An often-overlooked aspect of Everglades National Park is that about 50% of it is covered with water… but only a few feet. The Ten Thousand Islands is so-called because of the many mangrove islets that dot the tidal flats for over a hundred square miles before giving way to the open Gulf of Mexico. This is an estuary: a place where fresh water from the rivers meets salt water from the ocean. This brackish water that results in estuaries forms the basis for the most productive and diverse ecosystems on earth – and the 10,000 Islands are no exception!
This particular estuary is a result of both a submerged coastal plain (basically a continuation of the very gradual slope of land in south Florida) and the development of shoals from oyster bars. Oysters are one of the unique organisms that not only survive but thrive in brackish water and tidal flats, and it’s only a little exaggeration to say that this area is one huge oyster bed! The pelicans in the photo above are standing on one
such oyster reef. Oysters, and other estuarine species, make up the plentiful bottom of a food chain that feeds local and migratory animals of all sorts – but especially birds and fish! These reefs/bars/shoals also protect the mainland from storm surges and hurricanes, breaking up the force of waves before they hit shore. When these shoals get filled in with a little sediment coming down the rivers, the mangroves are able to get a toehold, and eventually they grow to form the islets, with some higher, drier ground at the center. For the most part, only mangroves grow there, though as debris gets caught in
the mangrove roots, some other plants are able to gain a footing themselves. The outermost islands in the Ten Thousand Islands are true barrier islands, made of sand and shells and supporting a variety of hardy plants that grow above the high-tide line.
Some visitors spend their entire vacation in the Ten Thousand Islands – paddling or boating, fishing, birding, camping. We had other stops to make, and only spent an afternoon here. We took a private boat tour out among the islands and saw an abundance of wildlife, both mangrove and barrier islands, and capped it off with a sunset over the ocean.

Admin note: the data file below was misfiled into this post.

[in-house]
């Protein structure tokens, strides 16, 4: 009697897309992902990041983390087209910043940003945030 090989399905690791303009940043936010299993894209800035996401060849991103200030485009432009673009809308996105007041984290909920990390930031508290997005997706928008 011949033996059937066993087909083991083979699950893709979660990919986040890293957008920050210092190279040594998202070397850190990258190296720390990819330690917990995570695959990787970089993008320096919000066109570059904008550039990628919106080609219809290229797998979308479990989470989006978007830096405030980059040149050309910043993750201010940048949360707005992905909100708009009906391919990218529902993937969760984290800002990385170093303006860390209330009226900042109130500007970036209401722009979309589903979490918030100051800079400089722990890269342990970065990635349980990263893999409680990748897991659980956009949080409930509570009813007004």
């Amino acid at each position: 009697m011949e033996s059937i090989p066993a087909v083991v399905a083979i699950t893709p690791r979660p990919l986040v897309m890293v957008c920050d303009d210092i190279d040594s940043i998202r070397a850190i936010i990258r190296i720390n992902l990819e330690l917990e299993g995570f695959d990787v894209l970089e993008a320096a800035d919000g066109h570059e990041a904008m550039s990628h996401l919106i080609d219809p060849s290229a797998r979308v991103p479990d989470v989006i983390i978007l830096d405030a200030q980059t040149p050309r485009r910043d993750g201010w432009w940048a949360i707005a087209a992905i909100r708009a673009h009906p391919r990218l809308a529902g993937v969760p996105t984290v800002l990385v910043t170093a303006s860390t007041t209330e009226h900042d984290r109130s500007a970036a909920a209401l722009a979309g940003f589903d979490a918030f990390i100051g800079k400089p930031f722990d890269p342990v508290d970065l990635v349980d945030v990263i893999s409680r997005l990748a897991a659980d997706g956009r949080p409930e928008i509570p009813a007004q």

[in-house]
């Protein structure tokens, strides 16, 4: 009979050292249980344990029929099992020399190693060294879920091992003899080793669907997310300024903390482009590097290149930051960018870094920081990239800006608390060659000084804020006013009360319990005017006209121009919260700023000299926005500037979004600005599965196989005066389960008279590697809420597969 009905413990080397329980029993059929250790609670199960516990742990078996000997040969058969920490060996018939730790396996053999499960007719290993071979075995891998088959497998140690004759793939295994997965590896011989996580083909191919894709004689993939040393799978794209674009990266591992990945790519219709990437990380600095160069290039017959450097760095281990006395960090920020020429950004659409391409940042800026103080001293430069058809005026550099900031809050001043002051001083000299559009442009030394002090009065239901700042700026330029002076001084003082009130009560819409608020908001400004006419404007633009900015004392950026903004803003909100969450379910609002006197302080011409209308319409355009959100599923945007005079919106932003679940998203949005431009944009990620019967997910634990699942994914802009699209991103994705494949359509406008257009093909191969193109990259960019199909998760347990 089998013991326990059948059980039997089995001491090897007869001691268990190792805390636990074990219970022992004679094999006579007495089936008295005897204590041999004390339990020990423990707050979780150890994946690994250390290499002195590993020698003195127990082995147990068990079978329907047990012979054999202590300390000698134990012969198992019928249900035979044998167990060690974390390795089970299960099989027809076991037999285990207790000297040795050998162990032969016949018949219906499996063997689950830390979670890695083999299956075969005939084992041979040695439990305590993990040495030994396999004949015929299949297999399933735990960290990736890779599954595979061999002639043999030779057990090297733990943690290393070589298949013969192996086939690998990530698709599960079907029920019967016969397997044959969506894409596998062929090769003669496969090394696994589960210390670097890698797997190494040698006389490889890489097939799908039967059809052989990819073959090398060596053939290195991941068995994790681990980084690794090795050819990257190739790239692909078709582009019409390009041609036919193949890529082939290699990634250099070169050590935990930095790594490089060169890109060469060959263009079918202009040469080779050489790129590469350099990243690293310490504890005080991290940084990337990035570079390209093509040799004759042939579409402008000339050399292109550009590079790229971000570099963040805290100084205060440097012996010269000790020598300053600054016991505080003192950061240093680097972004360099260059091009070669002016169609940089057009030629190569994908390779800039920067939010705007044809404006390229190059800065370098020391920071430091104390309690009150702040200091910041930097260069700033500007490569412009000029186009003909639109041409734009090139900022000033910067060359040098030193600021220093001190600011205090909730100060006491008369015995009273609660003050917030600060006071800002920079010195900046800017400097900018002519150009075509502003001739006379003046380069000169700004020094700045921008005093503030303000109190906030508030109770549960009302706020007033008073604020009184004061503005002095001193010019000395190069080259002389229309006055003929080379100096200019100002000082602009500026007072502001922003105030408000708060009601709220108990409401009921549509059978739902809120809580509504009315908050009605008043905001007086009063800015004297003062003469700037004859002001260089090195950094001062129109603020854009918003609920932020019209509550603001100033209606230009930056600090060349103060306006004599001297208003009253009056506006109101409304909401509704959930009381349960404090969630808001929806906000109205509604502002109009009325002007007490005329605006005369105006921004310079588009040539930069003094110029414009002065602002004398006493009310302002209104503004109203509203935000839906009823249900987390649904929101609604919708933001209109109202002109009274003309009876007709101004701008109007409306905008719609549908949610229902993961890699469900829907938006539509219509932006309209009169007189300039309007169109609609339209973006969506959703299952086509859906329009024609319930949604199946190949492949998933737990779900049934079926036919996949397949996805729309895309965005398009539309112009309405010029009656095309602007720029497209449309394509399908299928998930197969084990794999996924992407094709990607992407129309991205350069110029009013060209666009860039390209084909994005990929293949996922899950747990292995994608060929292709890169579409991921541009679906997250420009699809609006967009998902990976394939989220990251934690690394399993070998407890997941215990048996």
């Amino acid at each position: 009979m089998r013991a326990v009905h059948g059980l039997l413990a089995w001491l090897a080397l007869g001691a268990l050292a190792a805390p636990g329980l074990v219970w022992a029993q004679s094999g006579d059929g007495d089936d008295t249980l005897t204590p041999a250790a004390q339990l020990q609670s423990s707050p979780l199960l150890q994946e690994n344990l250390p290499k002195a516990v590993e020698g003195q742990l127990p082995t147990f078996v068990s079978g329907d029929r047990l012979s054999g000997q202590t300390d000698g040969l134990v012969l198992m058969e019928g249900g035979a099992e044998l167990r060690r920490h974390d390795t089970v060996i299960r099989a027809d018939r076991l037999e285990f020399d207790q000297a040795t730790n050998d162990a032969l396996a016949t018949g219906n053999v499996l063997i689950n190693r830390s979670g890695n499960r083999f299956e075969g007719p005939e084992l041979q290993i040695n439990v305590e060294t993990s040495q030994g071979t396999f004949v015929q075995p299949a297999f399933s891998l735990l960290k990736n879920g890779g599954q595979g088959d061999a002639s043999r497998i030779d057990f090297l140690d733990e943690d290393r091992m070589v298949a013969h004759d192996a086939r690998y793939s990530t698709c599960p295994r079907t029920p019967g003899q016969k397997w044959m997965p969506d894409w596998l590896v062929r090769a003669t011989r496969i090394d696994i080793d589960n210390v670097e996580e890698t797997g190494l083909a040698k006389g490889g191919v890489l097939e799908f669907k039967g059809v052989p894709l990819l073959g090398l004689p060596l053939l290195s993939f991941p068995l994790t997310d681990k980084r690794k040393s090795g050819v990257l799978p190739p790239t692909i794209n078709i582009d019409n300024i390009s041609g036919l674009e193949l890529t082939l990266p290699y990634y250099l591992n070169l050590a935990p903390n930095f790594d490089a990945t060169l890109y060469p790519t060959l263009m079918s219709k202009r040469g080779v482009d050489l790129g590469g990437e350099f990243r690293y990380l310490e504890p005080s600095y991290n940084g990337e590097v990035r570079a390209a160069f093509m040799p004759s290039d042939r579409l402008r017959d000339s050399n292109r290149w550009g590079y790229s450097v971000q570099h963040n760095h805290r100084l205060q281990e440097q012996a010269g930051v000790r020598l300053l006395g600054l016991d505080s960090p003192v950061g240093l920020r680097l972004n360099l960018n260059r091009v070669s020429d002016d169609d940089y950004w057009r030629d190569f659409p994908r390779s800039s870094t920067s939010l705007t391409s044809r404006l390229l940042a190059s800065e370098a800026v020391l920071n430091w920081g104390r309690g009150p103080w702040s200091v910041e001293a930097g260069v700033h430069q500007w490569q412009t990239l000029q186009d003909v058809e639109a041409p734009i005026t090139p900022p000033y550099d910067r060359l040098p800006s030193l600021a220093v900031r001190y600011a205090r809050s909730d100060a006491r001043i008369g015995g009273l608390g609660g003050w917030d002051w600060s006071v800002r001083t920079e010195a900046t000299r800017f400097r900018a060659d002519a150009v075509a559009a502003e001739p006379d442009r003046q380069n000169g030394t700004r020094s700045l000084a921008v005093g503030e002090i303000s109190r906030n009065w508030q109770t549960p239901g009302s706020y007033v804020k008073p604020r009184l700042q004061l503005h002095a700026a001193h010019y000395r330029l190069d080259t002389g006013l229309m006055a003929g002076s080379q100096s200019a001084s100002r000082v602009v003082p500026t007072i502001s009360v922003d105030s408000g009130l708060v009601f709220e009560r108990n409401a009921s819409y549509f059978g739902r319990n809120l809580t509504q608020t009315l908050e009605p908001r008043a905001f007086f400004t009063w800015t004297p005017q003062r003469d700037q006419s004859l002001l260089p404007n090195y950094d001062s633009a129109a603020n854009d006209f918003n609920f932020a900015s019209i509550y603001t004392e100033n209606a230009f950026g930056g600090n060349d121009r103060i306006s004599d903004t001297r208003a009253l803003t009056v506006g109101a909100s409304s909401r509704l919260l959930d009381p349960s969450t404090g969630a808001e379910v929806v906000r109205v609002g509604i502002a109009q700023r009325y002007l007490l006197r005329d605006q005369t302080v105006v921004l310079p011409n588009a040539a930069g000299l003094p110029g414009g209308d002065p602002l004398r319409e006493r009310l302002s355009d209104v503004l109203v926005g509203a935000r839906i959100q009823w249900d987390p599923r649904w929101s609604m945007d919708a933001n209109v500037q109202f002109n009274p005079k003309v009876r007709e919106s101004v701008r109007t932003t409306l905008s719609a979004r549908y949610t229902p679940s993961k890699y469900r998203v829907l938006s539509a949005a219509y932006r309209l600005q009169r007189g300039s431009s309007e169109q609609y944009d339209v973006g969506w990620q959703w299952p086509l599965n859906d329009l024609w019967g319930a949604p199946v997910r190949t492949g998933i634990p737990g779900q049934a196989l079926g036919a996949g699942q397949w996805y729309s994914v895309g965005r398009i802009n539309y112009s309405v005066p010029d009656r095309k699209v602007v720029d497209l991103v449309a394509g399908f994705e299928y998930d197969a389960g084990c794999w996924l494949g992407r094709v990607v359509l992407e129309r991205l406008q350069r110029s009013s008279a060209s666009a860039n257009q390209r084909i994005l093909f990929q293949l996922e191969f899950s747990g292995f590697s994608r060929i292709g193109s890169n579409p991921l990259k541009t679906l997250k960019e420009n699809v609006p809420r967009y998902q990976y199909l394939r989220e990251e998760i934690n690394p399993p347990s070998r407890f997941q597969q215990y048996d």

Our tour was operated by the Smallwood Store on Chokoloskee Island, which has an interesting history itself. These tours came well-recommended, and I had hoped to get a smattering of local island lore from someone who had spent their lives in the islands, but unfortunately our guide had only been there for a few months and was about to leave for his next job elsewhere. He enjoyed talking about the wildlife and the Islands, but not all
of his ecological facts turned out to be true (I don’t blame him – I think he thought he was giving us accurate information). This was a pattern I noticed while we were down there, that most tour guides (both park staff and private companies) had memorized a little bit of information but couldn’t really extrapolate from that, and sometimes mixed up what they had learned. This is a very heavily-visited area, and most people don’t wonder about the things I’m interested in… but if you do, I suggest reading up before you go, rather than relying on guides or interpreters to inform you!
Final note: last fall I read a novel called Swamplandia! by Karen Russell, which takes place in a fictionalized version of the Ten Thousand Islands and southwest Florida. If you’re looking for something less science-y to read, I highly recommend it.